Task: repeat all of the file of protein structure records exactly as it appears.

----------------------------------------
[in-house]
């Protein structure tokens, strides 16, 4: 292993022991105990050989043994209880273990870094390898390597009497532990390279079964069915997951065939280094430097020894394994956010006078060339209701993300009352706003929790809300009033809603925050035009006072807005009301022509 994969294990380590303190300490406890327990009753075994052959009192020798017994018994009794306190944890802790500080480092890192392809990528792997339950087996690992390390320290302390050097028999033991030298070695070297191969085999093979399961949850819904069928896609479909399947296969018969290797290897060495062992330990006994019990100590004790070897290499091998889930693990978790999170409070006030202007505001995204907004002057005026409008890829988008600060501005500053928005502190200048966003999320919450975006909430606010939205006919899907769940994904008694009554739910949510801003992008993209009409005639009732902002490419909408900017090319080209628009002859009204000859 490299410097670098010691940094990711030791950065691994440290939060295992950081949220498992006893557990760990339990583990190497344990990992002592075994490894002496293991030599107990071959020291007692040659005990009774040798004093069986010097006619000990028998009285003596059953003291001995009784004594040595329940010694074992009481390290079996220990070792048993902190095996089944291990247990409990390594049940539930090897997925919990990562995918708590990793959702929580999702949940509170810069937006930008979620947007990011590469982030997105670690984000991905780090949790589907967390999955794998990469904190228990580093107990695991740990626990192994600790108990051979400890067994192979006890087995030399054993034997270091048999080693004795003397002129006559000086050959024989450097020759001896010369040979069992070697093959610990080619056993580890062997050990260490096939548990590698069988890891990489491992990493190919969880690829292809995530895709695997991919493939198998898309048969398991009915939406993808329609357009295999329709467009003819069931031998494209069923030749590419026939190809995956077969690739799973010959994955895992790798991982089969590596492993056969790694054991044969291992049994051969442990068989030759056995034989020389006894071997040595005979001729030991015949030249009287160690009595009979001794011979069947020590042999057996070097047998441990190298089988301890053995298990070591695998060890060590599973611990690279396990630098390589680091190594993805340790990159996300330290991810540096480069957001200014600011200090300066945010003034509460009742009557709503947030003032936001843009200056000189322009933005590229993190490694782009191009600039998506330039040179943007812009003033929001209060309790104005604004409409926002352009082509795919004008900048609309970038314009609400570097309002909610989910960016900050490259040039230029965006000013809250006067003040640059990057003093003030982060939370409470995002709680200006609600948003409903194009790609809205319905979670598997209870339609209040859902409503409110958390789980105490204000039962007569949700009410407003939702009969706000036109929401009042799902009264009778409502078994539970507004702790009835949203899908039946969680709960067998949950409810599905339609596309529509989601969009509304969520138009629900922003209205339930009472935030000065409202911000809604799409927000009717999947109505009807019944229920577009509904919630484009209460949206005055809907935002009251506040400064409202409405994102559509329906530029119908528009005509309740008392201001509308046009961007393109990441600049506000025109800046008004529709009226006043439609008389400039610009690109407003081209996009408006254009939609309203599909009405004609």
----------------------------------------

[in-house]
């Protein structure tokens, strides 16, 4: 292993022991105990050989043994209880273990870094390898390597009497532990390279079964069915997951065939280094430097020894394994956010006078060339209701993300009352706003929790809300009033809603925050035009006072807005009301022509 994969294990380590303190300490406890327990009753075994052959009192020798017994018994009794306190944890802790500080480092890192392809990528792997339950087996690992390390320290302390050097028999033991030298070695070297191969085999093979399961949850819904069928896609479909399947296969018969290797290897060495062992330990006994019990100590004790070897290499091998889930693990978790999170409070006030202007505001995204907004002057005026409008890829988008600060501005500053928005502190200048966003999320919450975006909430606010939205006919899907769940994904008694009554739910949510801003992008993209009409005639009732902002490419909408900017090319080209628009002859009204000859 490299410097670098010691940094990711030791950065691994440290939060295992950081949220498992006893557990760990339990583990190497344990990992002592075994490894002496293991030599107990071959020291007692040659005990009774040798004093069986010097006619000990028998009285003596059953003291001995009784004594040595329940010694074992009481390290079996220990070792048993902190095996089944291990247990409990390594049940539930090897997925919990990562995918708590990793959702929580999702949940509170810069937006930008979620947007990011590469982030997105670690984000991905780090949790589907967390999955794998990469904190228990580093107990695991740990626990192994600790108990051979400890067994192979006890087995030399054993034997270091048999080693004795003397002129006559000086050959024989450097020759001896010369040979069992070697093959610990080619056993580890062997050990260490096939548990590698069988890891990489491992990493190919969880690829292809995530895709695997991919493939198998898309048969398991009915939406993808329609357009295999329709467009003819069931031998494209069923030749590419026939190809995956077969690739799973010959994955895992790798991982089969590596492993056969790694054991044969291992049994051969442990068989030759056995034989020389006894071997040595005979001729030991015949030249009287160690009595009979001794011979069947020590042999057996070097047998441990190298089988301890053995298990070591695998060890060590599973611990690279396990630098390589680091190594993805340790990159996300330290991810540096480069957001200014600011200090300066945010003034509460009742009557709503947030003032936001843009200056000189322009933005590229993190490694782009191009600039998506330039040179943007812009003033929001209060309790104005604004409409926002352009082509795919004008900048609309970038314009609400570097309002909610989910960016900050490259040039230029965006000013809250006067003040640059990057003093003030982060939370409470995002709680200006609600948003409903194009790609809205319905979670598997209870339609209040859902409503409110958390789980105490204000039962007569949700009410407003939702009969706000036109929401009042799902009264009778409502078994539970507004702790009835949203899908039946969680709960067998949950409810599905339609596309529509989601969009509304969520138009629900922003209205339930009472935030000065409202911000809604799409927000009717999947109505009807019944229920577009509904919630484009209460949206005055809907935002009251506040400064409202409405994102559509329906530029119908528009005509309740008392201001509308046009961007393109990441600049506000025109800046008004529709009226006043439609008389400039610009690109407003081209996009408006254009939609309203599909009405004609």